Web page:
But is it “back to school” that we really want and need a this stage of our lives? Or rather, is it to launch forward into something even better, a learning that is no longer tied down by school?

Lifelong learning means, in the first train of thinking, at least “more and more school” – or more school-like programs throughout life: certificates and classes taught by professors and trainers. Skills-training.

But this is life-long learning as measured by the standard of traditional schooling programs. Life-long learning measured in this way is, in the end, doomed to frustration. For at best, you can only hope to get the ‘lite’ version; learning, what is at the heart of life, is an after-thought.

What we have to imagine, by contrast, is the possibility of a pathway of greater learning that is freed from the paradigm of schooling – a learning that doesn’t wrench us from our lives, but is, rather, woven into the tapestry of our life.

Can we do that? We sure can. Building on the tradition of great books seminars the founders of Symposium learned at St. John’s College, and then working with adults of all walks of life for over ten years outside the academy, Symposium has made great strides in discovering a new and (as we think) better way to frame those expectations – a way that flows from the living needs and standards of working adults themselves with the long-game in mind.

Perhaps the biggest change has been inaugurated by our intrepid and humble little iSymposium study group – Mark, Jeff, Michael, Dale, Jason, and then many others who have joined as well. This group has blazed the trail. In January, we begin The Education Quartet – an excursus through the roots of human thought and imagination pressed to the limits of what the journey education might truly be and amount to. You should join us.

Symposium’s discovery is a little like this: what if we begin to think about what we are doing like an exercise or dance studio? You go to do yoga, you go to dance, you go work-out; but whatever it is, you show up – no ‘homework’ is needed (or is optional) but when you show up, you can get a genuinely good work-out, together with all the benefits that accrue to the experience.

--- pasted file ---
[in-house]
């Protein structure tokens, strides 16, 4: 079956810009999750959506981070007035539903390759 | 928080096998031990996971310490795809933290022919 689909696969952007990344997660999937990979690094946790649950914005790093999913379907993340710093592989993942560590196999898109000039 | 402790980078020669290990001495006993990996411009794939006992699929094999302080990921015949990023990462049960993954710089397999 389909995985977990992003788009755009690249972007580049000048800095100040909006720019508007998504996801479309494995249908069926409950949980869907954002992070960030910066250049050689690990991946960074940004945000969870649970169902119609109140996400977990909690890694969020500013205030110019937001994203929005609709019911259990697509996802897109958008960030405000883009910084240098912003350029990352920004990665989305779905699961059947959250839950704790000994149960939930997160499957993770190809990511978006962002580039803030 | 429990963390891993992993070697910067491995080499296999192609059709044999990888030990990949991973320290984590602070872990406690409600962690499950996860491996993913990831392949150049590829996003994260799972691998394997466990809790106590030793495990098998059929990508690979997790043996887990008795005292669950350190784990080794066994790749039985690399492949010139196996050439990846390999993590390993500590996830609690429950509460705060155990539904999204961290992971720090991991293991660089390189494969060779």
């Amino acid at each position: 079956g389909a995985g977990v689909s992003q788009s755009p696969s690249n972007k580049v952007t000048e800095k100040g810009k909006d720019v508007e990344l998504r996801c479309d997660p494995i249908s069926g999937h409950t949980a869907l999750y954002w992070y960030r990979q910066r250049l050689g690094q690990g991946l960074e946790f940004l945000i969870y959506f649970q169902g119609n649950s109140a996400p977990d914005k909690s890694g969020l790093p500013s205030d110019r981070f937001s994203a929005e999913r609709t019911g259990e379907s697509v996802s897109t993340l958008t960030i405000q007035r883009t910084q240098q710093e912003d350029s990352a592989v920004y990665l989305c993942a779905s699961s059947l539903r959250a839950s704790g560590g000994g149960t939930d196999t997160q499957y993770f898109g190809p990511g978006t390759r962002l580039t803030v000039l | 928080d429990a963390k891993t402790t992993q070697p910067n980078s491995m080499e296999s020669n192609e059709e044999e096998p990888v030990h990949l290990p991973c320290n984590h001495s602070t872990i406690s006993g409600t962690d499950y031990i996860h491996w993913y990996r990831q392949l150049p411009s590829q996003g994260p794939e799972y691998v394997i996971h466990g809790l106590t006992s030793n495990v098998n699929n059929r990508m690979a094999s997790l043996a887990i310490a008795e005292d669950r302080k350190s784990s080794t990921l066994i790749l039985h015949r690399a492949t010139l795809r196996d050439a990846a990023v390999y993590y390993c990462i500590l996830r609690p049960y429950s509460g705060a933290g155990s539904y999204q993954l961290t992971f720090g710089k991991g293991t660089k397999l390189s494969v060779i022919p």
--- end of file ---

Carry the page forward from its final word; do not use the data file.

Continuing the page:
If we think about the learning activity this way, do we lose the power and integrity of learning? Far from it. Our report is that this approach has helped to form a practice of reading and discussion that increases the integrity of the learning experience. It works – and works very well.

From the discoveries we’ve collectively made on this medium, we’re now reshaping the way we do seminars in San Antonio, opening a pathway of learning that is both rigorous but very accessible and very possible for busy people (like we all are) to add to busy lives.

What we are starting to do defies the old habitual expectations we have for learning, an experience that is fresh but rooted; open to everyone, but rigorous and demanding; patient and slow, but productive; and can even even life-changing.

So many folks – in their twenties, middle-aged or retired – have graced our table for whom the idea has only just dawned on them that all is not lost, just because they are no longer in school or no longer young, or no longer shored up in the academy- or because they never had the opportunity in school to touch the minds of the greatest poets, writers and philosophers down the ages – or because they believed themselves not to be ‘bookish’ or not ‘philosophical’ or not ‘mathematical’ or not ‘literary’ or even not ‘smart enough’.

We form all kinds of counterproductive and strange ideas about what we are capable of – unfortunately, many of them are false or one-sided, and many come from our own schooling!

But the dawning realization that one is in fact free, that one has it within oneself to reach for this higher thing, that serious learning can be freed from schooling, is an event in the life of a person so precious, yet so easily overlooked, and it can go unrecognized – but would be better regarded as something even greater than the greatest political, technological or cultural revolutions.

I can tell you that witnessing this event take shape in many ways at the table fills me with awe and love for the people in our community and the work we do. Thank you, thank you, thank you for a great year, everyone, and we look forward to an even better one next year!

As we reflect on this year we are determined to make 2018 even better. Check out our offerings below and come join us either in person here in San Antonio or in our iSymposium seminars. 

And, as we are all making our end-of-year donations, please consider donating to Symposium. We are a small but mighty 501c3 not-for-profit, so your donation is completely tax deductible. More than that, any donation you make to Symposium is an investment you make in yourself and in genuine lifelong learning. That really is a gift that keeps on giving. You can donate directly through paypal right here.

Happy Holidays and Happy Adventures in Learning!
From all of us at Symposium